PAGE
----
Tuesday, May 29, 2007

Talking more

Sometimes, when I think about things that Barak says, it occurs to me that if it weren't for the way he pronounces things, a lot of what Barak says these days sounds like normal adult speech. Fortunately for me, he does still sound like a toddler. A concrete mixer is still a "croncrete mixer"; the bathroom is still the "brafroom." If he needs something, he still asks me to "help you please," "can I" is still "C'I" and "th" still comes out "f." So I am still asked to "help you please wiffa socks," or "play wif Lego"; Friday night we "make kiddush motzi"; new and complex thoughts come out slowly, with pauses between words and great thought. "First go to the barbershop getta haircut, then getta lollipop. I'm gonna get a red lollipop, 'kay Imma?"

But there are now more and more sentences that make it clear that Barak is barrelling toward kidhood. "Abba, no no can't be late shul!" has turned into, "Abba, don't be late for shul!" (I admit it, I put him up to that one.) "Mamaksa" is now "popsicle," "ikeem" is "ice cream," "No no can't touch it baby!" is "Iyyar, you can't touch that, it's not for you! That's my backhoe loader!" "No can't touch my leg," is "Imma, he's touching my leg! Stop!"

We hear that one a lot, actually. And yesterday, the two of them had their first genuine brotherly fight--as in, not Barak grabbing a toy away and Iyyar crying, but Iyyar grabbing Barak's sunglasses, Barak objecting, and the two of them then whaling at each other in the double stroller. I solved it by taking Barak out and letting him walk. Shades of things to come.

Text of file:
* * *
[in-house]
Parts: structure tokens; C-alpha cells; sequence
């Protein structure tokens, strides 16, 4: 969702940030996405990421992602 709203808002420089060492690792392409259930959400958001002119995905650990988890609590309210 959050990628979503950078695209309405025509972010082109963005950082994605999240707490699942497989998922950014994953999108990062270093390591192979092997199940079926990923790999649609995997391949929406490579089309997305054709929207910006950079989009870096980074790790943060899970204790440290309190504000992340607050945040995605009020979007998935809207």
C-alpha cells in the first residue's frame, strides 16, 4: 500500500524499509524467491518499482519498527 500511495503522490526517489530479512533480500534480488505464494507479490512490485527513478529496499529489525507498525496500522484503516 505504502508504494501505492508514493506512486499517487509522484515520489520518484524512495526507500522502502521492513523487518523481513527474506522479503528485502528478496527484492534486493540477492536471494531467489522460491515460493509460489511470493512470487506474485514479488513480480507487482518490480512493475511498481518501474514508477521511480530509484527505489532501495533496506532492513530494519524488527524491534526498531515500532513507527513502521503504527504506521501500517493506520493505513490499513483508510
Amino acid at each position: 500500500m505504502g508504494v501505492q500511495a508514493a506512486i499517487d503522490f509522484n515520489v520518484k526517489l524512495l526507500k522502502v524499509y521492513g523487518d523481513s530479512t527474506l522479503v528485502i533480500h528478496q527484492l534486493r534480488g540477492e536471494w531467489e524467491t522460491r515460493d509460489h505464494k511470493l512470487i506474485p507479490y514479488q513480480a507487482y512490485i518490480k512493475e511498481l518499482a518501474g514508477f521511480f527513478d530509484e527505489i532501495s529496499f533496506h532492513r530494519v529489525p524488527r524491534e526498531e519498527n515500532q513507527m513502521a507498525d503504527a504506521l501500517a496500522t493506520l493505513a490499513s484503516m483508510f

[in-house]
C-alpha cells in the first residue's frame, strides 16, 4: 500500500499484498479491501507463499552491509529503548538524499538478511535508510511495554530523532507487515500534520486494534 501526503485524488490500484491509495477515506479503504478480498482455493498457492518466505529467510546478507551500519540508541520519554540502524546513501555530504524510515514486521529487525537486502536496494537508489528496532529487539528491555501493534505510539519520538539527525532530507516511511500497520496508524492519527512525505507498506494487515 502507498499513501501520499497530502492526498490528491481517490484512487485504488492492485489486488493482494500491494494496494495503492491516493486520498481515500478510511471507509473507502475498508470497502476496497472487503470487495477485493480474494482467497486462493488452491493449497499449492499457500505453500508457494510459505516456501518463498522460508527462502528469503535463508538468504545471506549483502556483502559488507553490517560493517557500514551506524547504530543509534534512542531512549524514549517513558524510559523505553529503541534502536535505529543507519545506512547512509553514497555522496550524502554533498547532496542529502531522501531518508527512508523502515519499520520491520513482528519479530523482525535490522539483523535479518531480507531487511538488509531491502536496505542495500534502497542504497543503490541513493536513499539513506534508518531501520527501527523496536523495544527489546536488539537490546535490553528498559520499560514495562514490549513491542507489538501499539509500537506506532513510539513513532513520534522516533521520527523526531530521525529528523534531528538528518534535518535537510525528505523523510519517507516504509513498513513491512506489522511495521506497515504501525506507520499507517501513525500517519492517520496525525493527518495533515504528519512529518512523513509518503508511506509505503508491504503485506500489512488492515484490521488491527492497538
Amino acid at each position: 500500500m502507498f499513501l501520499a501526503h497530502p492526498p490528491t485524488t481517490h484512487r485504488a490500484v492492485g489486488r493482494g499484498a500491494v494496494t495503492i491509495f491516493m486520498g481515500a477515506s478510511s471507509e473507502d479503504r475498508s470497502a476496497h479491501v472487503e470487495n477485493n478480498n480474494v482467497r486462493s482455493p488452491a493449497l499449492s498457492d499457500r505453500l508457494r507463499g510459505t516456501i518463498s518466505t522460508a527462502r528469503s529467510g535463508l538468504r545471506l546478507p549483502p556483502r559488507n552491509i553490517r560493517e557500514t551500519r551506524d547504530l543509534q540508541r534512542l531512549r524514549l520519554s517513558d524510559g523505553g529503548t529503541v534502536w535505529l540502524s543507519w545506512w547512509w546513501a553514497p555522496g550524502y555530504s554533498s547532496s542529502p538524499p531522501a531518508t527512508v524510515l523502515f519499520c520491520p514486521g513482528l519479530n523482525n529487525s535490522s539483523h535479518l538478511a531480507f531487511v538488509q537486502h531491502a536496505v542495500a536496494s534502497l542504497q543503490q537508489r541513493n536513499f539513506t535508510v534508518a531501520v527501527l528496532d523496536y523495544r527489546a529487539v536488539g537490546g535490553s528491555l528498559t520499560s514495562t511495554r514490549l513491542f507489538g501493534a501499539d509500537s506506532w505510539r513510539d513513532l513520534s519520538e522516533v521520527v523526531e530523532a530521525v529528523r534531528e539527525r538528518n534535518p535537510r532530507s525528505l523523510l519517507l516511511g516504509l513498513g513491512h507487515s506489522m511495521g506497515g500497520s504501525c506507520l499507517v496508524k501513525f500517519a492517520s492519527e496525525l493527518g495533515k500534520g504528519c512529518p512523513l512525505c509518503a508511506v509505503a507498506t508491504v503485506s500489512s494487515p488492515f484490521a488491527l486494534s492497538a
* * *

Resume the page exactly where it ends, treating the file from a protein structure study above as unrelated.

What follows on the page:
Oh, and on the subject of the barbershop--we went this afternoon. (The barber, before I could stop him, offered Barak not one but two lollipops--a red one and an orange one. One lollipop was had at the time, another saved for a potty incentive. Because Barak can drag lollipop-licking out for hours, I set the oven timer; when it beeped, the lollipop went into a container. It's now sitting on the windowsill by Barak's bed, waiting for the morning.) Anyway--I asked the barber to do what he did last time. "Short, please. Keep his payes." The barber mamash SHAVED HIS HEAD. He has a shaved head and payes. He looks like he belongs in B'nai Brak, except for the, um, L. L. Bean plaid pants, croncrete mixer shirt and excavator kippa. I don't think they have a lot of excavator kippas in B'nai Brak. Although, who knows, I could be wrong.

1 comment:

miriam said...

There's a 5th grader wandering around like that at my kids' school. They had a "proliferation of lice cases" All the kids are all wearing hats to school until further notice, although most didn't shave their heads first. And the little girls... are wearing snoods. It's very very cute to see all these little girls (Kindergarten, even) in snoods. Feels stranger yet to see the middle school girls, because they almost actually look married.